Type 2 Diabetes – What Happens To My Pancreas?

When faced with a diagnosis of Diabetes, education is extremely important. The pancreas is often a bit of a mystery for most people. This thing of interest anatomically is located in the abdomen and secretes hormones. The most famous secretion is insulin. However, understanding this gland can help patients understand their diagnosis. The pancreas is known in medicine as an endocrine gland. Its primary function is secretion of pancreatic fluid after a meal. Inside the pancreas, though, are other small clusters of tissue that relate to insulin production. These go by the name of the islets of Langerhans.

 

The islets of Langerhans contain four different types of cells: beta, alpha, delta, and gamma. The beta cells produce the insulin . Insulin performs many functions. It helps some cells convert glucose into glycogen, which those cells use for energy. It helps convert certain amino acids into protein. It works in fat cells to take up sugar and assists in converting it into fat. Did you know it also helps reduce appetite in the hypothalamus gland. Insulin’s role in glucose regulation is how it relates directly to diabetes. Diabetes develops either when the islets of Langerhans stops producing insulin or when the muscle cells begin to lose their ability to process insulin efficiently.

 

Type 2 diabetes develops when muscle cells begin to lose their ability to process insulin efficiently. In normal cases, the muscle cells absorb the glucose and use insulin to turn it into glycogen. In those with diabetes, the muscle cells only convert a small portion of the glucose. For a short time, the islets of Langerhans in the pancreas will increase production of insulin. However, that is not sustainable over the long run. Gradually, the amount of excess glucose begins to build in the blood stream. This situation goes by the tag of insulin resistance. The cells require more insulin to convert the same amount of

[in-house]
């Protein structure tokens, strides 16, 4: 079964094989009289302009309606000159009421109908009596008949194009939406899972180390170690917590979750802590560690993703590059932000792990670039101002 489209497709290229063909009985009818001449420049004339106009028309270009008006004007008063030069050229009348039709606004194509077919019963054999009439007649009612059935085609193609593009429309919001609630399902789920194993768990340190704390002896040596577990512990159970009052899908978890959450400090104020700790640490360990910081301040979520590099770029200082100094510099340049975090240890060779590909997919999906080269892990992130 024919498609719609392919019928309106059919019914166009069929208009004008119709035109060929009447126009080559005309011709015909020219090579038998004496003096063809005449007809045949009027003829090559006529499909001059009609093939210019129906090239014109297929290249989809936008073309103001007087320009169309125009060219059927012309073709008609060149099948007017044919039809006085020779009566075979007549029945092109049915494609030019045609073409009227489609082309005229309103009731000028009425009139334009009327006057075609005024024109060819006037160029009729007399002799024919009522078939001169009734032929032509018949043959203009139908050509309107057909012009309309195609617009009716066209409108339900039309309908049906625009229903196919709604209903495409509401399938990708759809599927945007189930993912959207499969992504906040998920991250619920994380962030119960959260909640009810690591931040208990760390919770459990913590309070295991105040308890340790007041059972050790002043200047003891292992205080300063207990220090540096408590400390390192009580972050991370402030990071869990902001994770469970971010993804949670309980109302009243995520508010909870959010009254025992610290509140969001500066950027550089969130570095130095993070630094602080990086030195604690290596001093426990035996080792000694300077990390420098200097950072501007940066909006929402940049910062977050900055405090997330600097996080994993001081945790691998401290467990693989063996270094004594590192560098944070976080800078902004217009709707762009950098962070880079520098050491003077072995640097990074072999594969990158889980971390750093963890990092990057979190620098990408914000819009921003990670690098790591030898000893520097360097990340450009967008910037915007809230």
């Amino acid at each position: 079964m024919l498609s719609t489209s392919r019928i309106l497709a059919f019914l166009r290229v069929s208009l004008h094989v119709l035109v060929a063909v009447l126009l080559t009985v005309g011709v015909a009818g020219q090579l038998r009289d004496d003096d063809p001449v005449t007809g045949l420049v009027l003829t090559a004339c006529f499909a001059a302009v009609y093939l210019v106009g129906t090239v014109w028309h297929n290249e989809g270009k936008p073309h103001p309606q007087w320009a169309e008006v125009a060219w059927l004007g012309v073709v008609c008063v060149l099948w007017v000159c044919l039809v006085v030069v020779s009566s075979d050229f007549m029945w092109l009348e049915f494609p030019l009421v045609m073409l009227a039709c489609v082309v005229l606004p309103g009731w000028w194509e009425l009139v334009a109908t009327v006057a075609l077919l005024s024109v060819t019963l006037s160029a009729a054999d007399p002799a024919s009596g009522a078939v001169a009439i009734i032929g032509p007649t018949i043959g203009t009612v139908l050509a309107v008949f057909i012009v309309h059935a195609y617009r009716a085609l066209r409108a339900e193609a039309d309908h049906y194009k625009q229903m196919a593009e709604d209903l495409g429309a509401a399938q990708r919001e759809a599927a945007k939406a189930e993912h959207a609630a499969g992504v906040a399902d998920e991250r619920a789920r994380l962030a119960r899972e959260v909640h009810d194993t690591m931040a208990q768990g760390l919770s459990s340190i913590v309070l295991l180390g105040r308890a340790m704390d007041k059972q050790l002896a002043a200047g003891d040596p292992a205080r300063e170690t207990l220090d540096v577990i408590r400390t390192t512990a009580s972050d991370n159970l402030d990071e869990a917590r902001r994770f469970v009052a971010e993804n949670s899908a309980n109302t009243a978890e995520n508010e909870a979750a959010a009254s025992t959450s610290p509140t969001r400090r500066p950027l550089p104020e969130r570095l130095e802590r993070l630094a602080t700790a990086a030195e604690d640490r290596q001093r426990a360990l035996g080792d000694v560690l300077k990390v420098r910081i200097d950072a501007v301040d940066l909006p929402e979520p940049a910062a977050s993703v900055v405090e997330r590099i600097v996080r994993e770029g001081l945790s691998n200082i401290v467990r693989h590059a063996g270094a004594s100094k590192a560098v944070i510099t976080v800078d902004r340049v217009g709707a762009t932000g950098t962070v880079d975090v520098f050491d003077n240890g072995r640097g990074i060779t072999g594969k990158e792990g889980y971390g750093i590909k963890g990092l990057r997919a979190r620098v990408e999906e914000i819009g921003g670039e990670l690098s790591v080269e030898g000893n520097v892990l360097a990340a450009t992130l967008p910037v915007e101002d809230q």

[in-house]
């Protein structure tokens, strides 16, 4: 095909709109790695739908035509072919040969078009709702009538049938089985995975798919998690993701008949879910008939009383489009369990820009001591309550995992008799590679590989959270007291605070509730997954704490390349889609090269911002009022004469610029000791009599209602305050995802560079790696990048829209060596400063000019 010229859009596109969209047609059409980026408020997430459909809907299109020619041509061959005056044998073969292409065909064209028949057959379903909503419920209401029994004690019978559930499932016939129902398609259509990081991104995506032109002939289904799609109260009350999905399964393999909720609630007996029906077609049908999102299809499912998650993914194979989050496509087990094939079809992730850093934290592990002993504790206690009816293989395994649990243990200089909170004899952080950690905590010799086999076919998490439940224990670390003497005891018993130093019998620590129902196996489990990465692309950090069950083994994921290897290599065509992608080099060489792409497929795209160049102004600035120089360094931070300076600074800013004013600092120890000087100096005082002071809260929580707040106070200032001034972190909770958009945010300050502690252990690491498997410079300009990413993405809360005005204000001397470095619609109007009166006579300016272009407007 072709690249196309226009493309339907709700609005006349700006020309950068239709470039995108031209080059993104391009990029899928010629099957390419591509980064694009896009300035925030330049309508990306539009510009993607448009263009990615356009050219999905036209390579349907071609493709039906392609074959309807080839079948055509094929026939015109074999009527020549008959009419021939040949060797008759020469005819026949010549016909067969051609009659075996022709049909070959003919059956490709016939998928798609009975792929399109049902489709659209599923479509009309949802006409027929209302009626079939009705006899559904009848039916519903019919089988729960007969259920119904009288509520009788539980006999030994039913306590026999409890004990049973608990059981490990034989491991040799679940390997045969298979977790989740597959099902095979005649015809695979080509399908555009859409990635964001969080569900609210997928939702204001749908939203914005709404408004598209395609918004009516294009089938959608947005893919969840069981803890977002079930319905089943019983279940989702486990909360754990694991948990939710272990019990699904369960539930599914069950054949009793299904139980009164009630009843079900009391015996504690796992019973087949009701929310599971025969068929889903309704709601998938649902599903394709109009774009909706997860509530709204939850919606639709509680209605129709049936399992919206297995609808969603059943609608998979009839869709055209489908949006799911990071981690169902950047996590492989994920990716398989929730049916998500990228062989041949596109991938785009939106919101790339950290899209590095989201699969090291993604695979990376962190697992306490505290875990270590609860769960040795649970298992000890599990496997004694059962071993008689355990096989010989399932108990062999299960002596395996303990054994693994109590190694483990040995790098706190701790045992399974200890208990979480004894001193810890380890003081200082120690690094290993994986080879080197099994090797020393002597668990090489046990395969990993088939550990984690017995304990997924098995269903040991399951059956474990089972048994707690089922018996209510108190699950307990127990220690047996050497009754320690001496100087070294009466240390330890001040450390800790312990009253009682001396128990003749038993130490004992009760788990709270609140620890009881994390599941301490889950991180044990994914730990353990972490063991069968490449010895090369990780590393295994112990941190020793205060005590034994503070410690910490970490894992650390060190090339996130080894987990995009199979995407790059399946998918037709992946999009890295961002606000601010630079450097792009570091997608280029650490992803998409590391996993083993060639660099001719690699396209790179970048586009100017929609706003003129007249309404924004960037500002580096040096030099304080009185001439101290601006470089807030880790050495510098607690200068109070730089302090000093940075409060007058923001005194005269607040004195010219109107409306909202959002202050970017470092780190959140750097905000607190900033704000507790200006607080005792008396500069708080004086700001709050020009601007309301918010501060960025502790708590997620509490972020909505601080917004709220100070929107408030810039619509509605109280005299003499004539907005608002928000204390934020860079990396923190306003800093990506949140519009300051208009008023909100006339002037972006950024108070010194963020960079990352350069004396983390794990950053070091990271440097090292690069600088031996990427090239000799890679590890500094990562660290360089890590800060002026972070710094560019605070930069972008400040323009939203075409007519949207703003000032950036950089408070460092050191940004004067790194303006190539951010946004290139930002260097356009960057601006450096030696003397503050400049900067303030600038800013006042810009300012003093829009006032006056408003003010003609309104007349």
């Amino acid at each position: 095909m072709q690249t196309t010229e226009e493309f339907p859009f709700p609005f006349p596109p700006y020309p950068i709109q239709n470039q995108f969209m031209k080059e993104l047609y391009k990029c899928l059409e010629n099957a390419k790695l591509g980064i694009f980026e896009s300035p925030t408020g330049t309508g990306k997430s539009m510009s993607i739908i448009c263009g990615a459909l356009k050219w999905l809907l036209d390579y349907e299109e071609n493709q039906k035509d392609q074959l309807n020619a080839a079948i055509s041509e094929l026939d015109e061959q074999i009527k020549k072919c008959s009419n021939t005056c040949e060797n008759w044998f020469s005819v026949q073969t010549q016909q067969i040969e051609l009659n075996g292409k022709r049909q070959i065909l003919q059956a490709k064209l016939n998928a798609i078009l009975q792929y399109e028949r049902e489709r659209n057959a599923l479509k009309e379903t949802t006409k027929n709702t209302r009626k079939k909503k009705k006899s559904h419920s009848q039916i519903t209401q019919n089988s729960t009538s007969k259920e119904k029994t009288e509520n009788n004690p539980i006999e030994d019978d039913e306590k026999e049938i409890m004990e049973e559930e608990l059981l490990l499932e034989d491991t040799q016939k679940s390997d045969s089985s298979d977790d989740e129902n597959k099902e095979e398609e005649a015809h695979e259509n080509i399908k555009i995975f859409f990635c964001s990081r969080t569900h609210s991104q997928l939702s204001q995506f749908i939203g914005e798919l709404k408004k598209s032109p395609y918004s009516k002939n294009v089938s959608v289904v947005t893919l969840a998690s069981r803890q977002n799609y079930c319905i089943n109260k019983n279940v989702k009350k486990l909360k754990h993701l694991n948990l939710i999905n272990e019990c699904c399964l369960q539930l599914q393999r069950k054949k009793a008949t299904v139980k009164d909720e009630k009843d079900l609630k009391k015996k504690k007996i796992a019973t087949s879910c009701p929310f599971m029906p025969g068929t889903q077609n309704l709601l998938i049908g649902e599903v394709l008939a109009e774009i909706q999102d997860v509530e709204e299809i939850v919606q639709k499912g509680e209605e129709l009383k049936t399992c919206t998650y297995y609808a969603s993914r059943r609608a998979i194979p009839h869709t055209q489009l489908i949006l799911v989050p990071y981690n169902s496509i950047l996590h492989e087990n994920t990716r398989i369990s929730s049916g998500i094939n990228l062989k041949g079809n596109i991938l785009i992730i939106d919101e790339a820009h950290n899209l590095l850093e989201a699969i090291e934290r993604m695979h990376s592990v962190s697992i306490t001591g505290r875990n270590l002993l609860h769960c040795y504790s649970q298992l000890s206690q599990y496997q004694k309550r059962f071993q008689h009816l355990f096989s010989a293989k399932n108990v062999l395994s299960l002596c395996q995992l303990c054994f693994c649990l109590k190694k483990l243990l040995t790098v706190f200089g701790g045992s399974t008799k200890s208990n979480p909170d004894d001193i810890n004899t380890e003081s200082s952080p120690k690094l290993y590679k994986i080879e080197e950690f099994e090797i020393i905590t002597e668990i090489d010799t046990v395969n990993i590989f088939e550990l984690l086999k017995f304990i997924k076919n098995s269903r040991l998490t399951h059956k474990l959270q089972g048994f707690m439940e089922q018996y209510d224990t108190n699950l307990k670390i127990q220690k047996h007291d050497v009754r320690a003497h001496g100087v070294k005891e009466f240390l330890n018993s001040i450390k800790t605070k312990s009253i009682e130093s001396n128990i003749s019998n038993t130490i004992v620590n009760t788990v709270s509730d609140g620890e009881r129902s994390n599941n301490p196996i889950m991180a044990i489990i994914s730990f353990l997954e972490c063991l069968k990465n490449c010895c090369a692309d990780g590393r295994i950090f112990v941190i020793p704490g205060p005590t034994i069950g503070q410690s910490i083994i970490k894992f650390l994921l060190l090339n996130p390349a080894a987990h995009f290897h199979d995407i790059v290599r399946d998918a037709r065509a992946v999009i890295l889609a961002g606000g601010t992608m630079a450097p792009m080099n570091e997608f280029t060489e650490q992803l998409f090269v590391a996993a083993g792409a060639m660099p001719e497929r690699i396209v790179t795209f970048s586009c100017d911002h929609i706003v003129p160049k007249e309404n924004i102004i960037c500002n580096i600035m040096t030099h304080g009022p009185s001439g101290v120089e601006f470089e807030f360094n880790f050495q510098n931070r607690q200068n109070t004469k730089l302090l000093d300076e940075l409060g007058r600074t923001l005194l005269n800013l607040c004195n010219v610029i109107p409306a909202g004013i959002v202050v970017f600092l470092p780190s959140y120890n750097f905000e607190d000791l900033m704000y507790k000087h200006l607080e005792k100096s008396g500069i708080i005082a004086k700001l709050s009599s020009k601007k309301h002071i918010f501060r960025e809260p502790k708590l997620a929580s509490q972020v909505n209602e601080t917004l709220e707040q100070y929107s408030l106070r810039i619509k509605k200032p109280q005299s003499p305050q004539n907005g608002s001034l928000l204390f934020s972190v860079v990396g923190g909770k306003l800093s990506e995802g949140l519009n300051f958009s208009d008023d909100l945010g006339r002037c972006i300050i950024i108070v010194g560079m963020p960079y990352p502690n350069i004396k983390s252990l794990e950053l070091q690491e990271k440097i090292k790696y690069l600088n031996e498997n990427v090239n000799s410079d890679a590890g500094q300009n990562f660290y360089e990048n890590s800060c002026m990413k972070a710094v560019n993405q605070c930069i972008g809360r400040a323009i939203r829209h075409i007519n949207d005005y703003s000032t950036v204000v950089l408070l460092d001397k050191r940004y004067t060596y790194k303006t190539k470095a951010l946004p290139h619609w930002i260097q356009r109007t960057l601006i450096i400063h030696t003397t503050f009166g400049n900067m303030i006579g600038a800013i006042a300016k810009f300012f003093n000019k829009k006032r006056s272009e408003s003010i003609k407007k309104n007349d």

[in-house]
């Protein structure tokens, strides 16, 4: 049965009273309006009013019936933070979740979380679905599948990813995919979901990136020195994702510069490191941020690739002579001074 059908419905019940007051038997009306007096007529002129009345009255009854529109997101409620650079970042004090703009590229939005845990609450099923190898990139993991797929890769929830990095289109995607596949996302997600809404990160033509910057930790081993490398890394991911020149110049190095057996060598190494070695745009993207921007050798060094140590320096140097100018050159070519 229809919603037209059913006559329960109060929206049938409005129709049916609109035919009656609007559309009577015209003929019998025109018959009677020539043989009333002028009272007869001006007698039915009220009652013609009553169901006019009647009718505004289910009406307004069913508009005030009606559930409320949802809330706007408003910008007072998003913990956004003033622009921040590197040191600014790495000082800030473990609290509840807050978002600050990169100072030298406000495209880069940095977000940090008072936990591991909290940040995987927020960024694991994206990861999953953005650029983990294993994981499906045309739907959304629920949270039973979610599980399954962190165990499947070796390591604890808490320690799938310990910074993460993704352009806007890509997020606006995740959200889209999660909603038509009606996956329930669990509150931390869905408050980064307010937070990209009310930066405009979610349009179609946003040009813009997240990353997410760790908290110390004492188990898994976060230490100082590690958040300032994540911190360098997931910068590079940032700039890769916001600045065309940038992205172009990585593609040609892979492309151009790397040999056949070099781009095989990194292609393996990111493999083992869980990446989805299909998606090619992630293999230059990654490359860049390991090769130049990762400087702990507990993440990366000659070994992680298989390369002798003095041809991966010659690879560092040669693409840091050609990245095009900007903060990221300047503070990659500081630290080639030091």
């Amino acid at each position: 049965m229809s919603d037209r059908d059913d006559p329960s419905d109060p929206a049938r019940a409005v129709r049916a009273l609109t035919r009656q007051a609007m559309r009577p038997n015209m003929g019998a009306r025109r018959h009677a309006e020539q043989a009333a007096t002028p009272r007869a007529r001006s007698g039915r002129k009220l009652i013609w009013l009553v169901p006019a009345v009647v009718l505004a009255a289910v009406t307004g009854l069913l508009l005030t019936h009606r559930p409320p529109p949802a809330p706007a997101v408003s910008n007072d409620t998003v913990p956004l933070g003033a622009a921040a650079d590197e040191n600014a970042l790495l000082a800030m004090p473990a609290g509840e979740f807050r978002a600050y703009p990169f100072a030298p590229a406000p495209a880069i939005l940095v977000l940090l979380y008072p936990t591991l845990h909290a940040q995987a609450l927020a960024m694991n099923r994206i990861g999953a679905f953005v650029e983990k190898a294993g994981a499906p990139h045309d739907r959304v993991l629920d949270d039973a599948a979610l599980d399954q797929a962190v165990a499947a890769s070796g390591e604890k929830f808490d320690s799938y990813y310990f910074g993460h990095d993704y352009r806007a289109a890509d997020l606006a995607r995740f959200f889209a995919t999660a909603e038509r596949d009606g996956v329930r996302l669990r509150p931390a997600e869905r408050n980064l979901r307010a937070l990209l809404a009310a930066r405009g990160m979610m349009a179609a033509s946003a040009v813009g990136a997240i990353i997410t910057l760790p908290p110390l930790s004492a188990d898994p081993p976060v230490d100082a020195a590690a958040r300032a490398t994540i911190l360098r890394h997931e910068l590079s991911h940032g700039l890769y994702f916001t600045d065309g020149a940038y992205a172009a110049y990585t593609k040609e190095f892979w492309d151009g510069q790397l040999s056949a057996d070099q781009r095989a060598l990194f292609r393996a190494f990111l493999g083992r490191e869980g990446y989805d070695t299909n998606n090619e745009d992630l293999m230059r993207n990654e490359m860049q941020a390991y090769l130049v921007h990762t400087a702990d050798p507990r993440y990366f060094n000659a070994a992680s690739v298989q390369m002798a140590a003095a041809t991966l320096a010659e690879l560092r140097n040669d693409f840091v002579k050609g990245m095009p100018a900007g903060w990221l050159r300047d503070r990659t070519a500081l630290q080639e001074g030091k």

In those with type 2 diabetes, over time, in the pancreas, the beta cells in the islets of Langerhans that produce the insulin begin to decline over time. The amount of insulin produced diminishes. This increases the dependence on insulin that numeroussufferers in the later time period of the disease develop. To fight against this, medicine research trys to restore the levels of insulin synthesised. One area of research underway looks at the possibility of transplanting healthy islets of Langerhans into the pancreases of those with diabetes. There have been no successful transplants, but it is something that may happen in the future.

 

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This post was written by admin on June 29, 2010

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